Thanks so much to Steve Hill for this interview! The Marmite Sisters were a fantastic Leicester band in the late 80s and early 90s that released many tapes, 2 flexis and one 7″. Shambolic and fun, they are one of the era’s best kept secret. If you want to get a hold of both flexis you can do so by writing Steve to timebox11 [AT] btinternet.com. You can get both for £1.50 plus P+P depending on where you are in the world. Thanks again Steve, and enjoy the read.
++ Hi Steve! Thanks so much for being up for the interview. So I have to start with this question, is marmite your favourite spread?
Marmite’s OK but not my fave spread. It’s best on toast on a rainy winters day with a mug of tea.
++ You all were already in a band called Anonymouse before becoming The Marmite Sisters, what were the differences between these two bands? Did you get to release anything under Anonymouse?
The Anonymouse formed in 1984 when we were all 14.We did our first gig in Nov 85 and recorded some basic 4 track demos. We did a couple of Yeah Yeah Noh covers and were similar to their early releases. Name change came when the original drummer and bassist left.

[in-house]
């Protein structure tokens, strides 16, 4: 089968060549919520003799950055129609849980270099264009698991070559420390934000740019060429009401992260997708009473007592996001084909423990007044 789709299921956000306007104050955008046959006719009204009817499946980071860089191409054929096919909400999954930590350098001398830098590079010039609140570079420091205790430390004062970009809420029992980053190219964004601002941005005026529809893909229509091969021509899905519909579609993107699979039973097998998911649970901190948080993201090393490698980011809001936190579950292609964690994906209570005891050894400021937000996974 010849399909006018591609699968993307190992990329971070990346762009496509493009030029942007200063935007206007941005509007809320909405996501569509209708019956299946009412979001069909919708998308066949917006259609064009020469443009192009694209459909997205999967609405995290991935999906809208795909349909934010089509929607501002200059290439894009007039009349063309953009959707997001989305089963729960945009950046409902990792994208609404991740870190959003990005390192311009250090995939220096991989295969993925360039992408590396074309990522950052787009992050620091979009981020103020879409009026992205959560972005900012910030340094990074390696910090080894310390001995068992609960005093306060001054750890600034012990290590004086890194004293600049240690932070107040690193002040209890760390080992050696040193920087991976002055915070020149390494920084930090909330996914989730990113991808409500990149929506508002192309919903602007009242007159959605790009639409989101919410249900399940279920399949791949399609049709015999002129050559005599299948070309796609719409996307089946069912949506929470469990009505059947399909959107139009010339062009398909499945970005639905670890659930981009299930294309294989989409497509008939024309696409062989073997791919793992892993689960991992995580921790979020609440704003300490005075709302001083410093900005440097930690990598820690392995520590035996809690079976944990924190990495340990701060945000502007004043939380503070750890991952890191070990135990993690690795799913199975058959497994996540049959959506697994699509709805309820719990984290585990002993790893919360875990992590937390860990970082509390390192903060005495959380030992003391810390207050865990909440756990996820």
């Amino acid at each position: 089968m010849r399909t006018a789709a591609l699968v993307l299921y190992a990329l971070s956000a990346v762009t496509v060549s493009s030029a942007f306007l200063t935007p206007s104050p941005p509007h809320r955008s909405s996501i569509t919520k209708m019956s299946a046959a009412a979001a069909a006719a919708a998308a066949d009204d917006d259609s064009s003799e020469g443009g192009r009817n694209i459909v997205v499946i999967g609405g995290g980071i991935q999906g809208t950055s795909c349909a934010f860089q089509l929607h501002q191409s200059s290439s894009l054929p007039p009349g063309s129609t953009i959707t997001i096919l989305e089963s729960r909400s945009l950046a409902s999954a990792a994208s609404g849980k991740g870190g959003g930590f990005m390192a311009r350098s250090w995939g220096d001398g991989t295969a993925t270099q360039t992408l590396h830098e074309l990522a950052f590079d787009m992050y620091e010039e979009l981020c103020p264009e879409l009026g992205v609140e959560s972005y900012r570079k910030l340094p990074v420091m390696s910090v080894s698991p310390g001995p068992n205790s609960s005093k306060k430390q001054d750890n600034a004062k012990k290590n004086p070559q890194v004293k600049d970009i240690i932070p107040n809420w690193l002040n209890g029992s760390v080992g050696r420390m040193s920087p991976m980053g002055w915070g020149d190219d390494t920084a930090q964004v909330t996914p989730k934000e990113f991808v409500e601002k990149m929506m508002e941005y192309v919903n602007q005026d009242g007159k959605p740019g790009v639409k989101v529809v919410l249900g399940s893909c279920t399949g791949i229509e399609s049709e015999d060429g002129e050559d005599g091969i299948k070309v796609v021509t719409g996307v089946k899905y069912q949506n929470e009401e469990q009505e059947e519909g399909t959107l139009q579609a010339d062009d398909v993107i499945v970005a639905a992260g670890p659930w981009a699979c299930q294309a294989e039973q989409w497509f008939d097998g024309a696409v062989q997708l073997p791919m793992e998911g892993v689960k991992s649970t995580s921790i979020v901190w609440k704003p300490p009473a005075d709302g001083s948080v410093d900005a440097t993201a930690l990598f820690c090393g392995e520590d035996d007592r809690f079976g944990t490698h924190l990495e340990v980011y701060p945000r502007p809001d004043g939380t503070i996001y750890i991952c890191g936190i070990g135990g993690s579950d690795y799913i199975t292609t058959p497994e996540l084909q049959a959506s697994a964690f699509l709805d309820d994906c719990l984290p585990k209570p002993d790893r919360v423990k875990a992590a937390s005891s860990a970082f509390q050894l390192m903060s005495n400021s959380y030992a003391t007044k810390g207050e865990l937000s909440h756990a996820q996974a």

++ So was Anonymouse your first band? Or had you been involved with music before? And how did you all knew each other?
Our first proper band. We were all at the same school.
++ And how did the name of the band come about?
The name came about after Graham had a dream about finding a dead mouse in a Marmite jar.
++ You were based in Glenfield, Leicestershire, right? I just read there are only 10,ooo inhabitants. What did you do there for fun?
Glenfield and fun are not words usually used together.
++ In the early days you released many tapes, how many of those songs appeared later on the flexis and the 7″? Do you happen to have the tracklist for the tapes “Kick Donkey”, “Songs of Love and Lawnmovers”, “Demos” and “Bowled A Googly”? Am I missing any other tape?
“Kick Donkey” (1988) was our debut release with the first “real” line up and the only one with Graham Barnfield on vocals. It was basically a practice tape recorded in Iain’s (bassist) bedroom but captured the band perfectly.8 songs in 20 minutes plus banter and mistakes.Shambolic but right. “Songs of love and Lawnmowers” (1989) had a more C86/jangly style and had two pop highlights in “I don’t wanna” and “Madman on the Bus”. After another line up change we released the “Tug” flexi (early 1991) and the “Bowled a Googly” tape. None of the tracks appeared on future releases.
++ And why release your stuff in tape? Was Tea Record & Tape Co. your own record label? If so, how did you like the business side of music?